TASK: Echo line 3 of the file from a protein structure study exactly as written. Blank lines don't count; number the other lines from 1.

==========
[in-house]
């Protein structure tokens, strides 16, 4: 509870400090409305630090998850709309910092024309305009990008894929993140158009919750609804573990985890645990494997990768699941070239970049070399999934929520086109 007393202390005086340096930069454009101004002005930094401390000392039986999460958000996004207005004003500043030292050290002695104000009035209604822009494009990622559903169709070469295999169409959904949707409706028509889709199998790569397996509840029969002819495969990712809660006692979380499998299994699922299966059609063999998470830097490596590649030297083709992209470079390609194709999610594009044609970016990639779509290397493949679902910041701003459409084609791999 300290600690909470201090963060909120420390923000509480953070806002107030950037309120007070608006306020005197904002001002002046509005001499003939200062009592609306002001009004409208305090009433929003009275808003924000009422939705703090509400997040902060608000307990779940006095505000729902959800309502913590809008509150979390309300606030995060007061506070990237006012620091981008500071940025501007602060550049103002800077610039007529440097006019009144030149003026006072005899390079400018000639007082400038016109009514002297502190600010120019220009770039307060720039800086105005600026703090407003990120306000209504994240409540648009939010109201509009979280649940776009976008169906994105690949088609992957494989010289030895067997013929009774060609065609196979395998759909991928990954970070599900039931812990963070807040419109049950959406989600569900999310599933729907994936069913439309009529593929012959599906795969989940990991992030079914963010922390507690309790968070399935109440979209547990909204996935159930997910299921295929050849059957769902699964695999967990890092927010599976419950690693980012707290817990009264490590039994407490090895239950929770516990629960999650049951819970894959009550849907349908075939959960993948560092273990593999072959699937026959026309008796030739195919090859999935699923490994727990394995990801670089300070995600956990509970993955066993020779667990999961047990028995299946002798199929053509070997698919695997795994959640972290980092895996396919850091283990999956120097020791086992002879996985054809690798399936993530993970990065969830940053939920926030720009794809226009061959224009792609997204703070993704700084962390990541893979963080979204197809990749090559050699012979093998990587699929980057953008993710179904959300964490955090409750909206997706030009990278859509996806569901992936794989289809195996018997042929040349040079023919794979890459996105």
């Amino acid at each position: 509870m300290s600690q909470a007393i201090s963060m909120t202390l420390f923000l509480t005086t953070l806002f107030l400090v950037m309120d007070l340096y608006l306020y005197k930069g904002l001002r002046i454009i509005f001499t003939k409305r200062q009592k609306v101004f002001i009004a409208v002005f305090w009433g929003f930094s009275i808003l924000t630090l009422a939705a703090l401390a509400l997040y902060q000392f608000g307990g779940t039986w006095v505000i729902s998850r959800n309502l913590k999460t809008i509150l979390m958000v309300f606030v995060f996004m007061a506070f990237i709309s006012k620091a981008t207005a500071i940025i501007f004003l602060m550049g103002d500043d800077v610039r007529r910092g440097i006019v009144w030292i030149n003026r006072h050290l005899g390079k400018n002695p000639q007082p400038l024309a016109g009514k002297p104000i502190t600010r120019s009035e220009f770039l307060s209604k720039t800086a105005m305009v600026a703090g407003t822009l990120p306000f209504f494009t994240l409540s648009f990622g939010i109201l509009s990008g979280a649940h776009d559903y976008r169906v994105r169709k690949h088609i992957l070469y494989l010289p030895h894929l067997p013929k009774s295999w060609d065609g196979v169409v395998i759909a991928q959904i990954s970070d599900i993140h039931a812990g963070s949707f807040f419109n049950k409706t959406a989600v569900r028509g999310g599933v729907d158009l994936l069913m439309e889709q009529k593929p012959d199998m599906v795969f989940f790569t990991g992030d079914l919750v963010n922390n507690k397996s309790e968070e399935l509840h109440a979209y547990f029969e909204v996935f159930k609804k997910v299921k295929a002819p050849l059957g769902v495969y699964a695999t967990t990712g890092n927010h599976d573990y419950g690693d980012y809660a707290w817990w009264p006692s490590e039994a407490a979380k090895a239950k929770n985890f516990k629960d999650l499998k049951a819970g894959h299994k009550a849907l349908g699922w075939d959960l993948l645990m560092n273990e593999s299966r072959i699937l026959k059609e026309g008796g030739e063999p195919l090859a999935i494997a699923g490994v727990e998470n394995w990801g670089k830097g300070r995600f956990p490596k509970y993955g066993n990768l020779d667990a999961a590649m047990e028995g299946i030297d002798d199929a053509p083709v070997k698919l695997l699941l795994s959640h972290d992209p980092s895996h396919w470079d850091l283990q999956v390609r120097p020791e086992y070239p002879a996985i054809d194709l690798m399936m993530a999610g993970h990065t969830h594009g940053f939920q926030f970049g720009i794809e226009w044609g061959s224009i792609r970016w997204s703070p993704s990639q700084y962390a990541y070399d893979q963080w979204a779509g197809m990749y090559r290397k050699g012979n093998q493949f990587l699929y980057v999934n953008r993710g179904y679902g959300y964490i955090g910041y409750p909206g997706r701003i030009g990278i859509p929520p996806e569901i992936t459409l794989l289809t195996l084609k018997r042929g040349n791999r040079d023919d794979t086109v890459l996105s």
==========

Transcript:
């Amino acid at each position: 509870m300290s600690q909470a007393i201090s963060m909120t202390l420390f923000l509480t005086t953070l806002f107030l400090v950037m309120d007070l340096y608006l306020y005197k930069g904002l001002r002046i454009i509005f001499t003939k409305r200062q009592k609306v101004f002001i009004a409208v002005f305090w009433g929003f930094s009275i808003l924000t630090l009422a939705a703090l401390a509400l997040y902060q000392f608000g307990g779940t039986w006095v505000i729902s998850r959800n309502l913590k999460t809008i509150l979390m958000v309300f606030v995060f996004m007061a506070f990237i709309s006012k620091a981008t207005a500071i940025i501007f004003l602060m550049g103002d500043d800077v610039r007529r910092g440097i006019v009144w030292i030149n003026r006072h050290l005899g390079k400018n002695p000639q007082p400038l024309a016109g009514k002297p104000i502190t600010r120019s009035e220009f770039l307060s209604k720039t800086a105005m305009v600026a703090g407003t822009l990120p306000f209504f494009t994240l409540s648009f990622g939010i109201l509009s990008g979280a649940h776009d559903y976008r169906v994105r169709k690949h088609i992957l070469y494989l010289p030895h894929l067997p013929k009774s295999w060609d065609g196979v169409v395998i759909a991928q959904i990954s970070d599900i993140h039931a812990g963070s949707f807040f419109n049950k409706t959406a989600v569900r028509g999310g599933v729907d158009l994936l069913m439309e889709q009529k593929p012959d199998m599906v795969f989940f790569t990991g992030d079914l919750v963010n922390n507690k397996s309790e968070e399935l509840h109440a979209y547990f029969e909204v996935f159930k609804k997910v299921k295929a002819p050849l059957g769902v495969y699964a695999t967990t990712g890092n927010h599976d573990y419950g690693d980012y809660a707290w817990w009264p006692s490590e039994a407490a979380k090895a239950k929770n985890f516990k629960d999650l499998k049951a819970g894959h299994k009550a849907l349908g699922w075939d959960l993948l645990m560092n273990e593999s299966r072959i699937l026959k059609e026309g008796g030739e063999p195919l090859a999935i494997a699923g490994v727990e998470n394995w990801g670089k830097g300070r995600f956990p490596k509970y993955g066993n990768l020779d667990a999961a590649m047990e028995g299946i030297d002798d199929a053509p083709v070997k698919l695997l699941l795994s959640h972290d992209p980092s895996h396919w470079d850091l283990q999956v390609r120097p020791e086992y070239p002879a996985i054809d194709l690798m399936m993530a999610g993970h990065t969830h594009g940053f939920q926030f970049g720009i794809e226009w044609g061959s224009i792609r970016w997204s703070p993704s990639q700084y962390a990541y070399d893979q963080w979204a779509g197809m990749y090559r290397k050699g012979n093998q493949f990587l699929y980057v999934n953008r993710g179904y679902g959300y964490i955090g910041y409750p909206g997706r701003i030009g990278i859509p929520p996806e569901i992936t459409l794989l289809t195996l084609k018997r042929g040349n791999r040079d023919d794979t086109v890459l996105s």